Christian Santos wants to welcome the world to Gibraltar

The Minister for Tourism in Gibraltar, speaks with Alex Smith about how the territory is delivering an exceptional experience for guests, crew, and cruise lines

Christian Santos wants to welcome the world to Gibraltar


By Alex Smith |

The small peninsula of Gibraltar sits at the mouth of the Mediterranean and has been an important naval base and trade port for hundreds of years. The connection between ‘the Rock’ and the shipping industry remains strong to this day, particularly as it is now a popular cruise destination. Around 300,000 cruise passengers visited Gibraltar in 2023, almost eight times the number of inhabitants in the territory.  

Yet far from being overwhelmed, Gibraltarians welcome cruise guests with open arms, says Christian Santos, the Minister for Equality, Employment, Culture and Tourism in Gibraltar. 

“Cruising is integral to Gibraltar’s tourism industry,” says Santos. “There is such a mix of different cultures within Gibraltar, and we pride ourselves on making sure every guest feels like they’re at home. The community really celebrates its role in the cruising industry, and is very welcoming to everyone that visits, even if it’s just for a day. Tourism is a major part of our cultural identity.” 

Santos suggests that Gibraltar’s popularity as a destination can be partially attributed to its size, which allows visitors easy access to a variety of different experiences. Despite the territory’s compact size, it offers beaches, historical landmarks, and a Unesco World Heritage Site, Gorham’s Cave Complex.  

“The proximity of all the attractions to the port is an extremely valuable asset for a Mediterranean destination,” says Santos. “Everything is 10 minutes away at most, yet there’s no way that you can see all of Gibraltar in one day. There’s also tax-free shopping for both passengers and crew, as well as the nearly 300 days a year of warm sunshine to enjoy. We have a lot to offer!” 


“Tourism is becoming more experiential, and we need to make sure that Gibraltar is part of that,” says Christian Santos

Gibraltar announced in September 2023 that it plans to build a new 3,817-square-metre cruise terminal at its port to improve its offering for visiting cruise lines. This ambition has grown in the intervening months, with plans now encompassing changes to the entire port layout. 

“The redevelopment of the port is part of our manifesto commitments,” says Santos. “In addition to renewing the cruise terminal, we are remodelling the port itself. The industrial facilities will be situated on one side of the port, while the cruise facilities will be on the other, allowing guests to enjoy stepping onshore without being impacted by the busy work of the port. We are also aiming to be able to provide shore power facilities as soon as possible, with investigations currently underway to determine the feasibility of the project.” 

Improving the crew experience is also a key priority during the terminal redesign project. Santos is well positioned to understand the practical needs of crew members having previously worked as a crew member for Airtours Cruises and as an entertainer for Disney Cruise Line.  

“I know how much of an impact the simplest thing like a waiting lounge with wi-fi has on the crew, having wasted a lot of time searching for a place with internet while berthed in port myself,” Santos says. “We are redesigning the terminal with those kind of small, practical details in mind, making sure that we provide passengers, crew and the cruise lines with what they need during their visits.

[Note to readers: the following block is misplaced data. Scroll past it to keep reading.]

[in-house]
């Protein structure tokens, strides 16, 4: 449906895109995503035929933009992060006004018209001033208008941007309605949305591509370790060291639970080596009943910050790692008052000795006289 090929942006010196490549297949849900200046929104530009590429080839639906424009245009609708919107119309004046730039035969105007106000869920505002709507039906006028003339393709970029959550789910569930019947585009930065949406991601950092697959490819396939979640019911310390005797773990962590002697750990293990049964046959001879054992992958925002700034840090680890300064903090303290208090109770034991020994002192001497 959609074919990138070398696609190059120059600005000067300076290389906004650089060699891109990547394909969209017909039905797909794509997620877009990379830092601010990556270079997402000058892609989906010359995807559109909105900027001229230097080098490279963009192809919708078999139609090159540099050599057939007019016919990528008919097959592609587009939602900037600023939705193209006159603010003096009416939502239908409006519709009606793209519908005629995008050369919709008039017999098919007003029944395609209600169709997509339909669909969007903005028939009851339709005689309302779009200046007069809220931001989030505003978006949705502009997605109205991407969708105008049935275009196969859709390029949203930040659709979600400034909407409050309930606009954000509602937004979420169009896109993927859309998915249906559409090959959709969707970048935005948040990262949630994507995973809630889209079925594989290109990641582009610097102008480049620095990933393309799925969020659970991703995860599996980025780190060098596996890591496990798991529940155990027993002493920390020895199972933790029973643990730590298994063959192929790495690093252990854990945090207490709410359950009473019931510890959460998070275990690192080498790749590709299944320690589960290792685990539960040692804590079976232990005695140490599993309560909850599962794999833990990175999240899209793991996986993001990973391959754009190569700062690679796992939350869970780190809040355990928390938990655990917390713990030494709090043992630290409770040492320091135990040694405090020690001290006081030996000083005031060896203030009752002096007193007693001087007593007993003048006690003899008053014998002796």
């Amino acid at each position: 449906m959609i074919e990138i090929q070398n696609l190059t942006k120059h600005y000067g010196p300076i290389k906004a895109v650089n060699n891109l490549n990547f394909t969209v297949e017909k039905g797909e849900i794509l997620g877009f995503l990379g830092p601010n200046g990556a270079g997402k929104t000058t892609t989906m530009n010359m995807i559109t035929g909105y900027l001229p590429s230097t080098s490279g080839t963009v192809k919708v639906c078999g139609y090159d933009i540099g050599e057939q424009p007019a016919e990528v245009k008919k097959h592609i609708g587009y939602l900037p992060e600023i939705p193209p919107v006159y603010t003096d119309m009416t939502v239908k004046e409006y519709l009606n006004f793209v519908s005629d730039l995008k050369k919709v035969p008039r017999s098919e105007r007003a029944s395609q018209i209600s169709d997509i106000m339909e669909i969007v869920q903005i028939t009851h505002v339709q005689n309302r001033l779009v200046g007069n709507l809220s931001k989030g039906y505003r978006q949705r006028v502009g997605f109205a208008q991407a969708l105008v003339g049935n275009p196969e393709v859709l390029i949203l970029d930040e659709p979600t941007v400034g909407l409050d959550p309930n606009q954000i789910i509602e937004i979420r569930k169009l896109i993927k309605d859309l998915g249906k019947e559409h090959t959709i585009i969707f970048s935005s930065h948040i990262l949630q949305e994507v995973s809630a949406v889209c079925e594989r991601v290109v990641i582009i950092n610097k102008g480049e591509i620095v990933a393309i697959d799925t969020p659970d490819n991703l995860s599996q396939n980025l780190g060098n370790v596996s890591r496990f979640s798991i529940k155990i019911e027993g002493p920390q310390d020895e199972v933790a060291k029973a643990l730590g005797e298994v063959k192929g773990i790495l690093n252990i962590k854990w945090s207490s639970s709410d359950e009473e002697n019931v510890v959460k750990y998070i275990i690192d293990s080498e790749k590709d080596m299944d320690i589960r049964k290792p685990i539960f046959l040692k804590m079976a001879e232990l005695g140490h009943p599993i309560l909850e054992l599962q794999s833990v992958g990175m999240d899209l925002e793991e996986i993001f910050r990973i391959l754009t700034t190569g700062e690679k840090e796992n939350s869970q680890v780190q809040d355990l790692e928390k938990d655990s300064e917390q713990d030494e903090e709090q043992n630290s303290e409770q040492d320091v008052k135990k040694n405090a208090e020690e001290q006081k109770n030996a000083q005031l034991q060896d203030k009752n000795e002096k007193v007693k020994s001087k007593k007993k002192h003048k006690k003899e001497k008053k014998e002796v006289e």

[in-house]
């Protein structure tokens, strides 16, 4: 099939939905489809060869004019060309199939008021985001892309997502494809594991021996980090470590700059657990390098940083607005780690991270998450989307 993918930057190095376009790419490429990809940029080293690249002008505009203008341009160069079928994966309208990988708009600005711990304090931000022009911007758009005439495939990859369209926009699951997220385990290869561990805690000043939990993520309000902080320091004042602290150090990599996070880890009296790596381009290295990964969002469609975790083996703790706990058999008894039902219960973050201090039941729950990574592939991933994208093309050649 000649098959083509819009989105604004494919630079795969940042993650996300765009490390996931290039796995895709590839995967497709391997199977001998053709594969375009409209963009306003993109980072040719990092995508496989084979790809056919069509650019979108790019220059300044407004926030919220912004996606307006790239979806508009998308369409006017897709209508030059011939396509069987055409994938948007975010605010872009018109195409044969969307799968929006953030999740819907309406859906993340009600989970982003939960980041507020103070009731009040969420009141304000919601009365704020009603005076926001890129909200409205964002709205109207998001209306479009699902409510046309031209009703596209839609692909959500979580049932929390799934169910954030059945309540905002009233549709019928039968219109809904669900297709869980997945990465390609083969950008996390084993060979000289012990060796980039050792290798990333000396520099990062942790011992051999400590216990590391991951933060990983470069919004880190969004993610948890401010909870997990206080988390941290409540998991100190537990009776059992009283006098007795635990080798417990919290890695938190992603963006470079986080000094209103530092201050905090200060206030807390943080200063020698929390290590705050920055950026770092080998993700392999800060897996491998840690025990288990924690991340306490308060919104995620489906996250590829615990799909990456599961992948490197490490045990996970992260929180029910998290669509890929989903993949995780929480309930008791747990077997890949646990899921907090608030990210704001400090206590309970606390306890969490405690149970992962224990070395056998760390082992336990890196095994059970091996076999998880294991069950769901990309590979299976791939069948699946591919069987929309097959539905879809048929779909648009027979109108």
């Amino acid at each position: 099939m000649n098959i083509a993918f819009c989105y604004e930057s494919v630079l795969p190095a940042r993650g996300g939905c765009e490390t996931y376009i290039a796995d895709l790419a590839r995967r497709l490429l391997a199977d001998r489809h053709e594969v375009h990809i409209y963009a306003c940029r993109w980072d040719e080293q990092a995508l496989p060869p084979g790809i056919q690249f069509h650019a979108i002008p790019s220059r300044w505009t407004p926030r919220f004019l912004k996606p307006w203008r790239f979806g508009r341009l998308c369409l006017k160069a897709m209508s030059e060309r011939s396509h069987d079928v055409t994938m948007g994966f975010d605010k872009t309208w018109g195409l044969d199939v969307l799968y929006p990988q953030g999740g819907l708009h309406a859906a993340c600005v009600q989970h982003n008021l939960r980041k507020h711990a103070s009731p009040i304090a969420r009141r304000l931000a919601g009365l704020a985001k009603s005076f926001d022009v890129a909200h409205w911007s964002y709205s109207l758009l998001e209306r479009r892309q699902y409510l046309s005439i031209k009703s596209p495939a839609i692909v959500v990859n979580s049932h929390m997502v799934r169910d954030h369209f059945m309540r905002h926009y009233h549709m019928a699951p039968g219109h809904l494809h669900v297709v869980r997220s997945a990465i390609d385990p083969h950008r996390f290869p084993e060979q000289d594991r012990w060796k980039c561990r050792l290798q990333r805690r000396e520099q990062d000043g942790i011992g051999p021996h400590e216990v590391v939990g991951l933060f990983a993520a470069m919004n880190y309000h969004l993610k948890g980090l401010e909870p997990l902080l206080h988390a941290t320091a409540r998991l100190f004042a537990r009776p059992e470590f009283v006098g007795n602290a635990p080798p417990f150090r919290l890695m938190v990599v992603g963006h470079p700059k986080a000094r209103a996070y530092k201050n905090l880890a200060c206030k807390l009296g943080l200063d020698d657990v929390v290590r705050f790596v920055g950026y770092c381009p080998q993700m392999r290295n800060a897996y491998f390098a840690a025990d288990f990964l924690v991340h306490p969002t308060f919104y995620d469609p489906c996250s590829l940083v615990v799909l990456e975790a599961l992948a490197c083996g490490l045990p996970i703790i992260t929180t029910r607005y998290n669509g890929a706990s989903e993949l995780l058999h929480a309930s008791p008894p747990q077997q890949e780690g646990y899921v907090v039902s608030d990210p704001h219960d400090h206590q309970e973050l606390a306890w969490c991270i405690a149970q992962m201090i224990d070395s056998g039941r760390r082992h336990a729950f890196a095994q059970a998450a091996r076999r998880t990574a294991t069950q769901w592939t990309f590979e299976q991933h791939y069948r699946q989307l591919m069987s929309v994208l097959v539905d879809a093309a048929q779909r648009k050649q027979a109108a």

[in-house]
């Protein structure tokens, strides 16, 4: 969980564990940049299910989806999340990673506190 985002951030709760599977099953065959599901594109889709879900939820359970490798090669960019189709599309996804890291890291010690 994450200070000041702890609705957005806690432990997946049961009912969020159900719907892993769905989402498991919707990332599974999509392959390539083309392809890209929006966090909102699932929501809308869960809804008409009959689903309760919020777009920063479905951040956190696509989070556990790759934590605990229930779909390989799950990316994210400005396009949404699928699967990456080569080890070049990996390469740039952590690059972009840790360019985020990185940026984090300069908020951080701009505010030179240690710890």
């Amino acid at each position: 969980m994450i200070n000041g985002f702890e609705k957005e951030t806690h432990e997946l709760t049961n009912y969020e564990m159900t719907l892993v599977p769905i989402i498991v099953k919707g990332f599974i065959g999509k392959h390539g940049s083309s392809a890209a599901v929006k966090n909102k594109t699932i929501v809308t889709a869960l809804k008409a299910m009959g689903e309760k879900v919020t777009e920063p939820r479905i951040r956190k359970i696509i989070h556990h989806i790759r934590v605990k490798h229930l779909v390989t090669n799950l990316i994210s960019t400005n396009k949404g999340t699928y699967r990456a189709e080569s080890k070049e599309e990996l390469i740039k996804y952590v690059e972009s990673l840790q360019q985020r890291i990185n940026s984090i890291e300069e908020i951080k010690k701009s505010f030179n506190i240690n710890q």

Gibraltar is also working to provide cruise lines with opportunities to improve their crew’s skills, including courses meeting Standards of Training, Certification and Watchkeeping for Seafarers (SCTW) requirements. 

“Working with the University of Gibraltar Maritime Academy, we offer UK Maritime and Coastguard Agency approved STCW Basic Safety and Refresher Training,” Santos explains. “Cruise companies are asking for bespoke compliance training in such disciplines as fire-fighting and other safety and emergency procedures. We have already hosted crews from P&O Cruises, Virgin Voyages, and Windstar Cruises.” 

The government’s plans for further improvement extend beyond the port, as it aims to introduce new experiences while renewing the territory’s most iconic sights.  

“We are investing in Gibraltar as a whole,” says Santos. “We are currently carrying out the beautification of Main Street and the surrounding areas, as well as adding new sites downtown, such as an information centre on our cultural identity.  

“Investments in Fortress Gibraltar, which starts at the Moorish Castle and brings visitors over to the Northern Defences, will allow visitors to head over to that side of the peninsula without going through the Upper Rock. We’re also adding selfie points to some of our beautiful sites to make them more appealing to younger generations. Tourism is becoming more experiential, and we need to make sure that Gibraltar is part of that.” 

This article was first published in the Spring/Summer 2024 issue of  Cruise & Ferry Review. All information was correct at the time of printing, but may since have changed. Subscribe  for FREE to get the next issue delivered directly to your inbox.  

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